Throughout antiquity around the Aegean Sea, bards recited oral versions of Homer’s Iliad, an epic story of war at Troy in 3,200 BP among Mycenaean Greeks, Hittite Anatolians, and feisty Olympic gods. As the story atrophied into a cultural icon, later bards wrote it down in Greek. The Iliad is translated into modern languages to this day. Similarly, bards likely recited pieces of the story of Gilgamesh, set in the Sumerian city of Uruk around 4,700 BP, and teachers used the episodes in primary schools in preliterate Mesopotamia as memorized frames for lessons. With the dawn of literacy, the pieces were recorded in cuneiform Sumerian, then Akkadian, then Babylonian, but it was buried in the sands for several thousand years, until the past two centuries.
Since the first wave of literacy would certainly have captured the most important legends first, the positioning of Gilgamesh among the first written stories assigns just such an importance to it. Moreover, the longevity of the tale for a couple thousand years should tell us that it contains subject matter important to the essential traditions of Mesopotamia. For this reason, I want to present to you enough material about the epic for you to reach your own conclusions. Moreover, attention to the story will also provide background on the shadowy cultural legacy of large cities that came before the invention of cuneiform writing. We should take note of what is described in the Gilgamesh story about cities, government, kings, councils, customs, gods, and religion.
In the following, I provide you with enough material to understand the story and establish an initial concept of the governance of Uruk, the role of the council in countering the king, and the role of their concept of a creator god, Anu, and barely-subordinated lesser gods who collaborated in restraining Gilgamesh and his excesses at the beginning of the story.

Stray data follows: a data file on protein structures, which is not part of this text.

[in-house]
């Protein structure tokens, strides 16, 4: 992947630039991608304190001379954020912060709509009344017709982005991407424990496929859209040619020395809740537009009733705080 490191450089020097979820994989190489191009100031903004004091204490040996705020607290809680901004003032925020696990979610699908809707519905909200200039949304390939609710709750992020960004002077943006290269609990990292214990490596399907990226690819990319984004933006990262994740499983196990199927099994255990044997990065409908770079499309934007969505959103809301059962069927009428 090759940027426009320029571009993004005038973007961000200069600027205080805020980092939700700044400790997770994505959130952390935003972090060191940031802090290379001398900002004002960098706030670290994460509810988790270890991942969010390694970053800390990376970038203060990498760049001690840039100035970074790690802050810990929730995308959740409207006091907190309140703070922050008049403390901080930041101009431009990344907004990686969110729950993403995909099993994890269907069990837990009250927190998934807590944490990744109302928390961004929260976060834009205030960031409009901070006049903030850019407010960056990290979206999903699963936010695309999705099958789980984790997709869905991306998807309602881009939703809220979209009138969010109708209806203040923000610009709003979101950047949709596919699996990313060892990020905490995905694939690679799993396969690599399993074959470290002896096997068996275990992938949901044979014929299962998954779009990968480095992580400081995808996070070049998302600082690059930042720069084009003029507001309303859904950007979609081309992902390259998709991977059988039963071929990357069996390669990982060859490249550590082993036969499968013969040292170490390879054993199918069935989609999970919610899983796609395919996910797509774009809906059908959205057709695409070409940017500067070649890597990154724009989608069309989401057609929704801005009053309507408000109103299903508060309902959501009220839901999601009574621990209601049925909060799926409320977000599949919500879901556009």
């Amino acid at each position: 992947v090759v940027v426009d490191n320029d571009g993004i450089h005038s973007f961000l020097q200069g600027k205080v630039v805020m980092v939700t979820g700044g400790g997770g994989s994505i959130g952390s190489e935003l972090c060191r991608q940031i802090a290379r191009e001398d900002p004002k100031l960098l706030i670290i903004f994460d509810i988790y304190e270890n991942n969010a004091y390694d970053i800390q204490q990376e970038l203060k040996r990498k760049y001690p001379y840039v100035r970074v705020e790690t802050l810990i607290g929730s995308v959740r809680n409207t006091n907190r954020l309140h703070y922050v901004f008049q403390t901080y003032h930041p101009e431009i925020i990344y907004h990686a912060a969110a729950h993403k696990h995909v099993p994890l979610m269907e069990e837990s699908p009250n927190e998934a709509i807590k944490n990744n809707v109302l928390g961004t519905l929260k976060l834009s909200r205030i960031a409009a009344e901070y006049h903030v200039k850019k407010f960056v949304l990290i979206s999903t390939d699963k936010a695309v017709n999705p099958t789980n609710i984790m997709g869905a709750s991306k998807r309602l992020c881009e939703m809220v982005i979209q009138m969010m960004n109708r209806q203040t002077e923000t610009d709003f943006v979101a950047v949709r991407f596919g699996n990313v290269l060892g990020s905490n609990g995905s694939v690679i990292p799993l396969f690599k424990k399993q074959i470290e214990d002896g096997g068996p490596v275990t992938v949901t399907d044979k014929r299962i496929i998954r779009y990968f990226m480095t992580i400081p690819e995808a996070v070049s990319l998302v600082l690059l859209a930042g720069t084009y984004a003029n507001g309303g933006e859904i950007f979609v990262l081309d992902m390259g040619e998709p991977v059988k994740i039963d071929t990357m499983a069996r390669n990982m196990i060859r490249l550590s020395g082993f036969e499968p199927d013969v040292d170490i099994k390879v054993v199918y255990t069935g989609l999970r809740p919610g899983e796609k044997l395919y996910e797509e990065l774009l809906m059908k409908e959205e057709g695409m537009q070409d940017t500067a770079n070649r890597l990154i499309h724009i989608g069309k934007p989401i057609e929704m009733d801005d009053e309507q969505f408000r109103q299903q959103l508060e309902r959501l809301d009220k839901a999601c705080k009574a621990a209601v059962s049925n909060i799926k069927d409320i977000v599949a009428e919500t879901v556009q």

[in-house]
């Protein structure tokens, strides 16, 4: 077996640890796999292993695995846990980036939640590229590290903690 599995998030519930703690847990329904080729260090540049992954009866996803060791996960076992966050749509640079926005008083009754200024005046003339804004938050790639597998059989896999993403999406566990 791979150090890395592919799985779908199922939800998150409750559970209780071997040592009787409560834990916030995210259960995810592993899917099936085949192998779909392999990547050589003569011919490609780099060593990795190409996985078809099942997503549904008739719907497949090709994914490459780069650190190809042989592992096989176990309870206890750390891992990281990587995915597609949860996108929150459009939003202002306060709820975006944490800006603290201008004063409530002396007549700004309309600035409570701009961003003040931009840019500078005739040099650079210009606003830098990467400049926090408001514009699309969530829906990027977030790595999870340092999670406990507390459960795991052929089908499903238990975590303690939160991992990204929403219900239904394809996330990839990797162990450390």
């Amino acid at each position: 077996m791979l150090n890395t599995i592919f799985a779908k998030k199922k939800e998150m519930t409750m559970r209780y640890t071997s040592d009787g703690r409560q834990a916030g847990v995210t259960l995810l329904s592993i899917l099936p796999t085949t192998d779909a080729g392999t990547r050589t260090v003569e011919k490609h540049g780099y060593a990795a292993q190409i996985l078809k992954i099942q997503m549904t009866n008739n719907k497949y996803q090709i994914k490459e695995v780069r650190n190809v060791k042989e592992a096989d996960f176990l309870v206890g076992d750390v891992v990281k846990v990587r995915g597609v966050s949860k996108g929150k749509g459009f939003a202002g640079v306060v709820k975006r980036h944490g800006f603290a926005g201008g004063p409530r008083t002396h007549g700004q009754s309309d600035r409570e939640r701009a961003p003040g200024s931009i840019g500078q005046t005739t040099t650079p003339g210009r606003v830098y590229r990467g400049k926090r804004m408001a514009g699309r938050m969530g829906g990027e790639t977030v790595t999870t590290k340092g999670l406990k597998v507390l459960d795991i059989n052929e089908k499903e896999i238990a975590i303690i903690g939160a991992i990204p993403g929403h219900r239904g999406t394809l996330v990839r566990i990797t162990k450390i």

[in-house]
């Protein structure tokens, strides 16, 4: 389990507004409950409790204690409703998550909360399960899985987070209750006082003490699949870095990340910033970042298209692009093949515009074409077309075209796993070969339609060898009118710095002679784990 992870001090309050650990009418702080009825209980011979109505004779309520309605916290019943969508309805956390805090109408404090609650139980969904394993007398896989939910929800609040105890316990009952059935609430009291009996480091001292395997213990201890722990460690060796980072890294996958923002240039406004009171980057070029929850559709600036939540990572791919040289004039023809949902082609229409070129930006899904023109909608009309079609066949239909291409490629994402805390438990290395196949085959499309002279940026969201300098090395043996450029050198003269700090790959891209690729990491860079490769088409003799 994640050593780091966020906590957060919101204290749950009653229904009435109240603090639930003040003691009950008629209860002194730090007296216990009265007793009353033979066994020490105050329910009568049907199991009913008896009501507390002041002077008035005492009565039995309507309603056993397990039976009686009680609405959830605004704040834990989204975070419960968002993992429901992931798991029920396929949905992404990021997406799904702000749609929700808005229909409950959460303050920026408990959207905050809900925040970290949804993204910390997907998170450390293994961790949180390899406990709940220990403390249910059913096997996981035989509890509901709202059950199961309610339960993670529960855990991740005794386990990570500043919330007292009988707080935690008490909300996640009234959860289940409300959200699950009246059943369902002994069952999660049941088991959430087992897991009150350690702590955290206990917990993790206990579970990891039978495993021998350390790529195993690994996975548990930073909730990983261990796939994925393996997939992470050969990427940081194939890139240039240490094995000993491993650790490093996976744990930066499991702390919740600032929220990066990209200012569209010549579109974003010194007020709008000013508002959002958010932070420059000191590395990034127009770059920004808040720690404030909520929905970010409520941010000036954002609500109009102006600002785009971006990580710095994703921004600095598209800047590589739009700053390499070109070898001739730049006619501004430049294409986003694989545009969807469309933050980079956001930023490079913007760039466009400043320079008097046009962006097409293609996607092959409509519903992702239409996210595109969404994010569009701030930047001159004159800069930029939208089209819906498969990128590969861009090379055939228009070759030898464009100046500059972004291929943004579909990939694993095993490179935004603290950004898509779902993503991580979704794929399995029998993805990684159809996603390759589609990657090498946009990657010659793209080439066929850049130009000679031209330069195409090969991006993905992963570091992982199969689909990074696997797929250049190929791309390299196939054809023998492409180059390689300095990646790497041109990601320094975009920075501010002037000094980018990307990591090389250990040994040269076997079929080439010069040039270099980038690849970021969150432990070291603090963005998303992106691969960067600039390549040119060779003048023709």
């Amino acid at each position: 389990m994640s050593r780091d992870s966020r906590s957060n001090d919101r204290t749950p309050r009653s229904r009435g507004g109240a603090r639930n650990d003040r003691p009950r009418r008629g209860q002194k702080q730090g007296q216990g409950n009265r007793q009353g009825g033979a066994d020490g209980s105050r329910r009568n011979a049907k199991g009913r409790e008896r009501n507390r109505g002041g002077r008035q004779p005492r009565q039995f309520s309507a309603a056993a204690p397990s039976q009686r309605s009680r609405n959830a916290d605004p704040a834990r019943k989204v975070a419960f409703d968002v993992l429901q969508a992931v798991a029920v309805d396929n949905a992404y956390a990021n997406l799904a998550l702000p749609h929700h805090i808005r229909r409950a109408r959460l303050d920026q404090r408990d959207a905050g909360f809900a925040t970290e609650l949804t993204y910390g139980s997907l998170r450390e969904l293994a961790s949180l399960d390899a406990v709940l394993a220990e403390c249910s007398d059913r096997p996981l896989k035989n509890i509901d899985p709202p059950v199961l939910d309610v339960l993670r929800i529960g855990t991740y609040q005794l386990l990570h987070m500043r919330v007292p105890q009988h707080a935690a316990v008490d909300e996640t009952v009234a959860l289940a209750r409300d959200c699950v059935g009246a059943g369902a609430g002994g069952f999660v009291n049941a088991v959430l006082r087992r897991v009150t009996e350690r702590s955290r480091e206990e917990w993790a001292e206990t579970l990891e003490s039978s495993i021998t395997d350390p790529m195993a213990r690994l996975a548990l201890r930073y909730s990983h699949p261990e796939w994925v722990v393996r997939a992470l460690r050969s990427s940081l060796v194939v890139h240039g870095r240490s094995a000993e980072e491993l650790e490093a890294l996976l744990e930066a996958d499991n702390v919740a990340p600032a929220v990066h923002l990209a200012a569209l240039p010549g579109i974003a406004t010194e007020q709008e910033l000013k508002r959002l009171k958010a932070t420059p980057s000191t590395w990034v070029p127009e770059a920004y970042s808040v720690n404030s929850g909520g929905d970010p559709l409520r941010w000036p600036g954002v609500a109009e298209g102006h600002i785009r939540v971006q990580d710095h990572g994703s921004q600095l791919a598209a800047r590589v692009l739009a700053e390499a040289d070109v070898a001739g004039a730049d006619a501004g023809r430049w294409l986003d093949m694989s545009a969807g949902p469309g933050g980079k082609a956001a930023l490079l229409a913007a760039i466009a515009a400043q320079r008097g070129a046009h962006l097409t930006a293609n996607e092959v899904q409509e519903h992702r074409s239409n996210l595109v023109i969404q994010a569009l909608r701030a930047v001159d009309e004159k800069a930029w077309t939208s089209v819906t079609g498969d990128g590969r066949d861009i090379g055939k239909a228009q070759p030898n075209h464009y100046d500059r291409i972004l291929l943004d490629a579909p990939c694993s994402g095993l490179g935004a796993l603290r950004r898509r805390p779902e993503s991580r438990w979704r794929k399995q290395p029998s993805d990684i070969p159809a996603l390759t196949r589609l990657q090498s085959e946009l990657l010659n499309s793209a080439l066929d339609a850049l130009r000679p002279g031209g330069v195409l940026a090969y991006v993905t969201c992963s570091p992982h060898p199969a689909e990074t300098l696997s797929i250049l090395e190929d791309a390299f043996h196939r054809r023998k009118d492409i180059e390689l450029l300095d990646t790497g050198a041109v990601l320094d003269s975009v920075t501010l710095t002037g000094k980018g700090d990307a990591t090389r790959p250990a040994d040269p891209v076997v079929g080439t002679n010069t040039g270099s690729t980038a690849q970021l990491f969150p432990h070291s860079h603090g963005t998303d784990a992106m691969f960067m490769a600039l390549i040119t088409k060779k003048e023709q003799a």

- An overview of the Gilgamesh epic, with enough detail to dig much deeper.
- A major fragment of the Gilgamesh epic written in cuneiform, along with a sample reading in the Akkadian language (one step later than Sumerian).
- A complete written translation of the entire epic. There are many other translations.
- A reading in English of the entire Gilgamesh epic. This is accurate and well-spoken, but I caution it won’t be ennobling for 1st through 8th graders, and most middle-graders.
- A podcast by ASOR (American Schools of Oriental Research) regarding new insights into the Gilgamesh epic, implying ancient criticism of the overreaching of governing Mesopotamian tyrants, and the boomerang effect of destroying what the gods hold dear.
Regardless of whether this is your introduction to the Gilgamesh epic or it fits like an old shoe, when looked at with an analytic eye, the preceding will serve us as an excellent introduction to the setting of 5,203 BP in which the Raising Up Pharaoh epic begins. We have an example of a probably real but mythologized king in late prehistory running amok among his people, their complaints to the city council of advisors, the advisors petitioning the city’s gods, the expectation of a response to their plea, the response orchestrated by their gods, a transgression by the king against the gods, a severe penalty exacted upon the king by the gods (basically Act I in a three act play), and then the king as a classic hero on a quest through Acts II and III. This is the first three act play we know about. And wisdom shines through.